Hershel Wade, the third surviving brother to Isador and Maurice Cheek was once considered a brawling, heavy drinker, constantly on the verge of being fired. He still exhibited a wild streak on occasion, but he had become one of the mine's most valuable employees. Bevens depended on him for everything, turning to Wade when he needed someone competent enough and responsible enough to supervise the drilling of the central shaft in his absence. He had been promoted to Foreman of Summit Operations, a blanket term that made him directly responsible for everything that occurred outside of the mine itself, including construction at the coal camp.
Not only did he continue to direct the never ending drilling and expansion of the central shaft, he was also in charge of building the mine processing plant, and maintaining the railroad facilities between the headframe and the Baltimore and Ohio mainline. He reported to Henry Bevens alone, bypassing any of the supervisors, including Isador, the Superintendent. In everyone's opinion, no one deserved a promotion more than Hershel Wade. The trouble was that no one could identify a position to which he should be promoted, even though his various duties were critical to the well being of the mine. Everyone thought of an appropriate title, but Frank rejected all of them. They were either too specific or too general. Finally, Cameron settled the dispute: Wade would be appointed Director of Mining Operations. The title was general enough to cover everything and vague enough to be meaningless. And since no one wished to offend their invaluable Treasurer and Attorney, he was. Wade himself accepted the promotion with good humor, although the title was certainly a misnomer. He had not set foot inside the mine in more than a year.
Frank approached the second floor railing and looked down into the clerical area. None of the six clerks who were normally busy at their desks had arrived yet. He glanced at his pocket watch: a few minutes past six. No wonder the mine grounds appeared so empty when he rode in. Frank turned and entered his office. The wall calendar needed updating, he saw that immediately. In fact, it had not been changed in a week. He strode with great resolve across the room and torn off several pages until he reached the current date: Tuesday, March 9, 1860. My God, he wondered, where are the months and years going. So much was changing about him so quickly, in his family, in the mine, to his friends.
And things were changing rapidly for Frank as well. The mine, in spite of its limited coal production and shaky financial underpinnings, was widely considered a success. Indeed, with one hundred and thirty-seven miners on its roster, it was one of the biggest employers in the region. A town, a coal camp, a mountain, a mine, a company, a stream, and a valley were all named after Frank, although to be perfectly honest, he had done most of the naming himself.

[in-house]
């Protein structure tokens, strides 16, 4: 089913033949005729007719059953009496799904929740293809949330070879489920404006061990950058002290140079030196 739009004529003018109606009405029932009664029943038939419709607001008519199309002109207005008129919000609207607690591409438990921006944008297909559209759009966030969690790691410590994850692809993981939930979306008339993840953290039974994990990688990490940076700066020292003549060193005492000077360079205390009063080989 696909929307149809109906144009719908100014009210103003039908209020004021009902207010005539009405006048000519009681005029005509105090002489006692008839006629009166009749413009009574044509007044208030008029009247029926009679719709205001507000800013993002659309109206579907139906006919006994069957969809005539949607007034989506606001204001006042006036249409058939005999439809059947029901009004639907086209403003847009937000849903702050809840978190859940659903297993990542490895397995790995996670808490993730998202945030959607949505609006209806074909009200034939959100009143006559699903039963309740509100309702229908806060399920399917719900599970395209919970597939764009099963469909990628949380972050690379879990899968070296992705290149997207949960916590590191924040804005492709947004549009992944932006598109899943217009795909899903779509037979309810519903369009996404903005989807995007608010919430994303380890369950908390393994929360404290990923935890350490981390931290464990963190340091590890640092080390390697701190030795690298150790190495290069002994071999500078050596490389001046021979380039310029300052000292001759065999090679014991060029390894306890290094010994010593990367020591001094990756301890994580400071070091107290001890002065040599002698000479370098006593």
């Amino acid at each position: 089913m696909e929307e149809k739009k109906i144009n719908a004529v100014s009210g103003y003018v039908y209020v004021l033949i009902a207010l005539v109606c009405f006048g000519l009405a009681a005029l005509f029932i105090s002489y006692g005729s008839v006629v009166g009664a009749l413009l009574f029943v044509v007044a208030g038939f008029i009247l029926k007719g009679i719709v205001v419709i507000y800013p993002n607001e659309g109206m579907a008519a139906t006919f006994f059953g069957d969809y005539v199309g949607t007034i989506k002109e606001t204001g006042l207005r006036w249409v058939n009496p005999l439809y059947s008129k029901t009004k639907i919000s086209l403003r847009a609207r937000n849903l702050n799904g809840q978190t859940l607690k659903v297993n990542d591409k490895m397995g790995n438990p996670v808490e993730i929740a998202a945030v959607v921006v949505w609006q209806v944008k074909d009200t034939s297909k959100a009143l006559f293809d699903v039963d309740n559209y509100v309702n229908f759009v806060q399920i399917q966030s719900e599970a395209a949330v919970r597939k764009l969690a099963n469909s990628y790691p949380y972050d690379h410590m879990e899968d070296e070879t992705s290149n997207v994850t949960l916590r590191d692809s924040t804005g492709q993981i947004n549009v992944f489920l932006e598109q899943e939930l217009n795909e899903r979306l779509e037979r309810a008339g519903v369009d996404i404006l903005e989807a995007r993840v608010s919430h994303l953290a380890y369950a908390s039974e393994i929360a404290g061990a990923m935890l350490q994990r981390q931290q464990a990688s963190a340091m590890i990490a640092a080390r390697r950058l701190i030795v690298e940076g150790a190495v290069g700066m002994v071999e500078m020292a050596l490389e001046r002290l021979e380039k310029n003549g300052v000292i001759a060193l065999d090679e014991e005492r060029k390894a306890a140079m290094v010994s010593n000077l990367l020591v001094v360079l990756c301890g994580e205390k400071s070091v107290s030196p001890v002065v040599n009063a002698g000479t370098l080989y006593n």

He was also becoming an embryonic tycoon in a rapidly expanding industry. Frank had recently purchased his fourth mine, all of them spread across Monongalia County. Only Cameron seemed privy to the precise details behind these complex financial arrangements. They were clouded in obscurity as far as everyone else was concerned.
But no one raised any criticism that he was being overly secretive; no one, for that matter, wanted to know what those arrangements were. When the marshals came, Frank remarked humorously to the others, he could, in all good faith, claim ignorance of his own wrongdoing.
In addition to acquiring new properties, Frank had also solved the problem of naming them. He had begun to follow his partner's example, numbering the mines in his portfolio as Henry Bevens did his mine floors and laterals. The original mine was now officially named Montague Mine, No.2, a designation that puzzled Rebecca until he explained, "Becky, you're the only number one in my life."
The mine itself had also entered a new phase in its short but tumultuous life. With the completion of the trackside facilities and the turnouts from the mainline, a lifeline would soon be available for shipping coal to market. Of course, they still needed an effective means of bringing the yield to the surface. A significant step toward that goal would be taken today.
Frank looked at the mirror above the sink in his personal lavatory and frowned. "My God, who the hell are you?" The reflection was the image of an unkempt fellow: gaunt, sallow, blood-shot eyed, bristling with whiskers. A shave and a clean shirt, he decided, it was the very least he could do.
Once he had done his best to look more presentable, after he washed, shaved, combed his hair, and put on a clean shirt, Frank left the office and prepared to ride to the summit. A cup of coffee would be much appreciated, he thought, but Chung must have joined the others on the summit by now. He would have to do without breakfast until later.
He turned his horse onto the valley road and trotted east toward the river. Six months ago, the ride would have taken the better part of two hours. The only passable route led north along the river to the railroad crossing; then it continued along the right-of-way to the mining freight platform, a mile below the headframe. Two months ago, a new road was completed. Now a spur from the valley road turned sharply northwest at the mouth and hugged the outer base of the northern ridge line until it joined the old summit trail. The trail itself was gone; a permanent road had been set in its place. It curved gradually uphill from rail to summit. Frank was able to join the gathering of miners, officers, and other dignitaries on top in forty-five minutes.
Three weeks before, Hershel Wade had sent a message to Henry Bevens that he was shutting down the drill rig; the preliminary stage of sinking a central shaft from the summit had been completed. They had reached a depth of one hundred and fifty feet below the valley floor and widened the shaft to a diameter of thirty feet, the exact dimensions Bevens had estimated were necessary to accommodate the skip hoist elevator.